I must first address several preliminary matters.  A party whose rights would be adversely affected by a determination of an appeal in favor of a petitioner is a necessary party and must be joined as such (Appeal of Murray, 48 Ed Dept Rep 517, Decision No. 15,934; Appeal of Miller, 48 id. 465, Decision No. 15,917; Appeal of Williams, 48 id. 343, Decision No. 15,879).  Joinder requires that an individual be clearly named as a respondent in the caption and served with a copy of the notice of petition and petition to inform the individual that he or she should respond to the petition and enter a defense (Appeal of Murray, 48 Ed Dept Rep 517, Decision No. 15,934; Appeal of Miller, 48 id. 465, Decision No. 15,917; Appeal of Williams, 48 id. 343, Decision No. 15,879).  Here, although petitioner requests that the Commissioner “take such measures as is deemed appropriate to require the Board of Education and Superintendent to refrain from using district funds to advocate improper partisan views to influence the electorate for future district votes,” he did not specifically name the superintendent in the caption, nor did he serve the superintendent with a copy of the petition.  Therefore, because the superintendent’s rights would be adversely affected by a determination of this appeal in favor of petitioner, to the extent that petitioner seeks an order requiring the superintendent to cease partisan activity and improper use of funds in future elections, such claims must be dismissed for failure to join a necessary party.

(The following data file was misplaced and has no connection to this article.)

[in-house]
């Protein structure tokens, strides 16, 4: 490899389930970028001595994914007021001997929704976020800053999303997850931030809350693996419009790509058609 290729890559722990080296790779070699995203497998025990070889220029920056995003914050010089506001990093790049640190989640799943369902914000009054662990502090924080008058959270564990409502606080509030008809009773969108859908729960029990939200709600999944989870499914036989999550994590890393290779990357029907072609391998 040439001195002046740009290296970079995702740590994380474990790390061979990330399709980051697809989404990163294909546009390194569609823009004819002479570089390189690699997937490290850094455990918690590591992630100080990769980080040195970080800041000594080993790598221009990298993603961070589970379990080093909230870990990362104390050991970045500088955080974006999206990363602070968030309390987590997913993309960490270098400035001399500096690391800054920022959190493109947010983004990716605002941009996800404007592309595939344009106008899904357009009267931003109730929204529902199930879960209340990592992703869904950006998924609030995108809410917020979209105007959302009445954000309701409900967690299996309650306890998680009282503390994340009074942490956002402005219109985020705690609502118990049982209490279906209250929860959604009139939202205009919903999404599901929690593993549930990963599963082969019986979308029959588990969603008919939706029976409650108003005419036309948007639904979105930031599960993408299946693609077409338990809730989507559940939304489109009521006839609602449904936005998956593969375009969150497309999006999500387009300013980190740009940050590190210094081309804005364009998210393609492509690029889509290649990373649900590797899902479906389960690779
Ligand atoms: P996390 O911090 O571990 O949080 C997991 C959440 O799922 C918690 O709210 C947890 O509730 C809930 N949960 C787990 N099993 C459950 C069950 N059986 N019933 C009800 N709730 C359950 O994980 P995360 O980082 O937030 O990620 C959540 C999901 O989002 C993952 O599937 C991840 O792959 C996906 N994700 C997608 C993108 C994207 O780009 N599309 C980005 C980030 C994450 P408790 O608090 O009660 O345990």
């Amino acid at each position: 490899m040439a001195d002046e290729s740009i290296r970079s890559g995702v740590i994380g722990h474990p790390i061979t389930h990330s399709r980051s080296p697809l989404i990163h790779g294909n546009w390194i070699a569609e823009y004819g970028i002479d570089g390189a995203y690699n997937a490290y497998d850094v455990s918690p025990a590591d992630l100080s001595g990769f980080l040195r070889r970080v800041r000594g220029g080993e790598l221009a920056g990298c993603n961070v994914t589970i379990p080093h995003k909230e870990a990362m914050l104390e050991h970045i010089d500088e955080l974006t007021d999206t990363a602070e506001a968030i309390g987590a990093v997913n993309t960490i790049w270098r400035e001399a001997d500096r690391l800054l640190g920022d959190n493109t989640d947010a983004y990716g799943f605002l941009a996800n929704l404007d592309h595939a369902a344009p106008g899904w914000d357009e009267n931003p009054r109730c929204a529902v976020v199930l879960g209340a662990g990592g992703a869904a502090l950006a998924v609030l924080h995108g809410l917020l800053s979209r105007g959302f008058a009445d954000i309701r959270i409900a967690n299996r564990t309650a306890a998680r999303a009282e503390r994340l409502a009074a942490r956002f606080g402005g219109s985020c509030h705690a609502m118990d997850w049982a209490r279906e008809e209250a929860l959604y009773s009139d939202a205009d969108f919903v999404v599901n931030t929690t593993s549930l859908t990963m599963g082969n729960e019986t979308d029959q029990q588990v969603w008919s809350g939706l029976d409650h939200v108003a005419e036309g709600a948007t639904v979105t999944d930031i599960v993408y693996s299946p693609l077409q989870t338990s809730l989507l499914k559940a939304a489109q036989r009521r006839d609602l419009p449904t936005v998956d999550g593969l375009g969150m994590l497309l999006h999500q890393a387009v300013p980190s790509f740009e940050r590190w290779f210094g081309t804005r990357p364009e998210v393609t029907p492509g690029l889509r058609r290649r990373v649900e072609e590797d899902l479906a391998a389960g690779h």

Next, petitioner objects to the late submission of respondents’ answer.  Section 275.13 of the Commissioner’s regulations requires each respondent to answer the petition within 20 days from the time of service.  Extensions may be granted in the discretion of the Commissioner upon timely application therefor (8 NYCRR §276.3).  Further, a late answer may be considered in the discretion of the Commissioner upon consideration of the proffered reason for the delay (Appeal of Ortiz, 47 Ed Dept Rep 383, Decision No. 15,731; Appeal of a Student with a Disability, 46 id. 540, Decision No. 15,589).  In the absence of a sufficient excuse for a late answer, the factual allegations set forth in the petition will be deemed to be true statements (8 NYCRR §275.11; Appeal of Hamblin, et al., 48 Ed Dept Rep 421, Decision No. 15,902; Appeal of Smith, 48 id. 125, Decision No. 15,813).  The record indicates that respondents were granted an extension of time to serve the answer until January 5, 2015.  However, the record further indicates that such answer was not served on petitioner until January 6, 2015.  Accordingly, because such answer was late, and respondents offer no justification for the delay, I have not considered respondents’ answer (Appeal of R.S., 57 Ed Dept Rep, Decision No. 17,238).  However, respondents’ affidavit in opposition to petitioners’ request for interim relief and respondents’ memorandum of law are properly part of the record before me, and I have considered them to the extent that such documents are responsive to the allegations contained in the petition (see Appeal of C.C., 53 Ed Dept Rep, Decision No. 16,526).